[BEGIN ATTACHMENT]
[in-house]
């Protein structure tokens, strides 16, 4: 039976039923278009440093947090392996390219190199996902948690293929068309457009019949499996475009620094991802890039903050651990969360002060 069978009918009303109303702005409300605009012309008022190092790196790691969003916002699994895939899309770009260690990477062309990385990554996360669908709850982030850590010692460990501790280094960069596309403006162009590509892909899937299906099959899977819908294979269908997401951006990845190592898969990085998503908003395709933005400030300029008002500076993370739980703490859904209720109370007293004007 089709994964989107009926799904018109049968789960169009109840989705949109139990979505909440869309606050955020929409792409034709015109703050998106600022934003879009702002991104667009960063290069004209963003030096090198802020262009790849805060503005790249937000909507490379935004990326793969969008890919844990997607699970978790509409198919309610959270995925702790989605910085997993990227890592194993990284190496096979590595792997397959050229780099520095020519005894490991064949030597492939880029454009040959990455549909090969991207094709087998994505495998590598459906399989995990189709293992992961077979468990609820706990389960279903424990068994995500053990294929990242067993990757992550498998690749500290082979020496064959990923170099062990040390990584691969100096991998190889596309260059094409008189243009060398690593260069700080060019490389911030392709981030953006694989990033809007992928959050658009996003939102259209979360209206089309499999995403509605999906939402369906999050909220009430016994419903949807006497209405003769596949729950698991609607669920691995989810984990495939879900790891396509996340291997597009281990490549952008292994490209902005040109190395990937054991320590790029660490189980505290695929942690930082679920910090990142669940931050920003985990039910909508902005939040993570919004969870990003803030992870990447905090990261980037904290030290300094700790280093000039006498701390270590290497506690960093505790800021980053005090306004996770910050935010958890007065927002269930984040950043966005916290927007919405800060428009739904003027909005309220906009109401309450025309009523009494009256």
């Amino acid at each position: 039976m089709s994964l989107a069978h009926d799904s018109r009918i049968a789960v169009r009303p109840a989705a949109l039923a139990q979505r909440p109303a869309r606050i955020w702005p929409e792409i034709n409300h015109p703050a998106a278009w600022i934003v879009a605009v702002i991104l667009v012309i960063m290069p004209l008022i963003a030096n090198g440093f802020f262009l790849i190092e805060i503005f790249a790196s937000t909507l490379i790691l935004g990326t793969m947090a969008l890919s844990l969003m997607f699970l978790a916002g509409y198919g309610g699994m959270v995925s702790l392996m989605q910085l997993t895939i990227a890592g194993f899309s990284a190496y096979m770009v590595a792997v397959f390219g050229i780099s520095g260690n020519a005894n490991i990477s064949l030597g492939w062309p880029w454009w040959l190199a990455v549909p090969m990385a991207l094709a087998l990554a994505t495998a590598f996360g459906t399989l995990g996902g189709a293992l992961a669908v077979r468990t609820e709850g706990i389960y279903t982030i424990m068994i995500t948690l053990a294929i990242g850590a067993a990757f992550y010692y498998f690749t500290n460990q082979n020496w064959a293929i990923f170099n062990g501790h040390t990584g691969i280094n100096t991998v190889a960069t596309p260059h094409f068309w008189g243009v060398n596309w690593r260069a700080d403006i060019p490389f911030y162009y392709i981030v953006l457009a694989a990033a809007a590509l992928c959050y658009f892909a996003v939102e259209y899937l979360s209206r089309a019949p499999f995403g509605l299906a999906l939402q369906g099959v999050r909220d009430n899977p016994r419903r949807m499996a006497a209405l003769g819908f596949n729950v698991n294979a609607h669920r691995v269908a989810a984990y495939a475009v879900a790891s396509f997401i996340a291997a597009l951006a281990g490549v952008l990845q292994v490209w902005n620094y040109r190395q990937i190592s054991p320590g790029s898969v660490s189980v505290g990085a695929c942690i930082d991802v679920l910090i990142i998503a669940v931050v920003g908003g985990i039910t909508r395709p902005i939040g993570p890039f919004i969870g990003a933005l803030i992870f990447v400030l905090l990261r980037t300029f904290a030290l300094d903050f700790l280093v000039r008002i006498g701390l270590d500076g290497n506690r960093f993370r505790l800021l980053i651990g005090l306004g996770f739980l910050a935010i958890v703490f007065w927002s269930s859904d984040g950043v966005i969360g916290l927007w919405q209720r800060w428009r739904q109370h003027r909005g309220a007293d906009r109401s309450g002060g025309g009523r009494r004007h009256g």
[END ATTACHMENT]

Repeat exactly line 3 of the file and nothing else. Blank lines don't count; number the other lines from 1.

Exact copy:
């Amino acid at each position: 039976m089709s994964l989107a069978h009926d799904s018109r009918i049968a789960v169009r009303p109840a989705a949109l039923a139990q979505r909440p109303a869309r606050i955020w702005p929409e792409i034709n409300h015109p703050a998106a278009w600022i934003v879009a605009v702002i991104l667009v012309i960063m290069p004209l008022i963003a030096n090198g440093f802020f262009l790849i190092e805060i503005f790249a790196s937000t909507l490379i790691l935004g990326t793969m947090a969008l890919s844990l969003m997607f699970l978790a916002g509409y198919g309610g699994m959270v995925s702790l392996m989605q910085l997993t895939i990227a890592g194993f899309s990284a190496y096979m770009v590595a792997v397959f390219g050229i780099s520095g260690n020519a005894n490991i990477s064949l030597g492939w062309p880029w454009w040959l190199a990455v549909p090969m990385a991207l094709a087998l990554a994505t495998a590598f996360g459906t399989l995990g996902g189709a293992l992961a669908v077979r468990t609820e709850g706990i389960y279903t982030i424990m068994i995500t948690l053990a294929i990242g850590a067993a990757f992550y010692y498998f690749t500290n460990q082979n020496w064959a293929i990923f170099n062990g501790h040390t990584g691969i280094n100096t991998v190889a960069t596309p260059h094409f068309w008189g243009v060398n596309w690593r260069a700080d403006i060019p490389f911030y162009y392709i981030v953006l457009a694989a990033a809007a590509l992928c959050y658009f892909a996003v939102e259209y899937l979360s209206r089309a019949p499999f995403g509605l299906a999906l939402q369906g099959v999050r909220d009430n899977p016994r419903r949807m499996a006497a209405l003769g819908f596949n729950v698991n294979a609607h669920r691995v269908a989810a984990y495939a475009v879900a790891s396509f997401i996340a291997a597009l951006a281990g490549v952008l990845q292994v490209w902005n620094y040109r190395q990937i190592s054991p320590g790029s898969v660490s189980v505290g990085a695929c942690i930082d991802v679920l910090i990142i998503a669940v931050v920003g908003g985990i039910t909508r395709p902005i939040g993570p890039f919004i969870g990003a933005l803030i992870f990447v400030l905090l990261r980037t300029f904290a030290l300094d903050f700790l280093v000039r008002i006498g701390l270590d500076g290497n506690r960093f993370r505790l800021l980053i651990g005090l306004g996770f739980l910050a935010i958890v703490f007065w927002s269930s859904d984040g950043v966005i969360g916290l927007w919405q209720r800060w428009r739904q109370h003027r909005g309220a007293d906009r109401s309450g002060g025309g009523r009494r004007h009256g």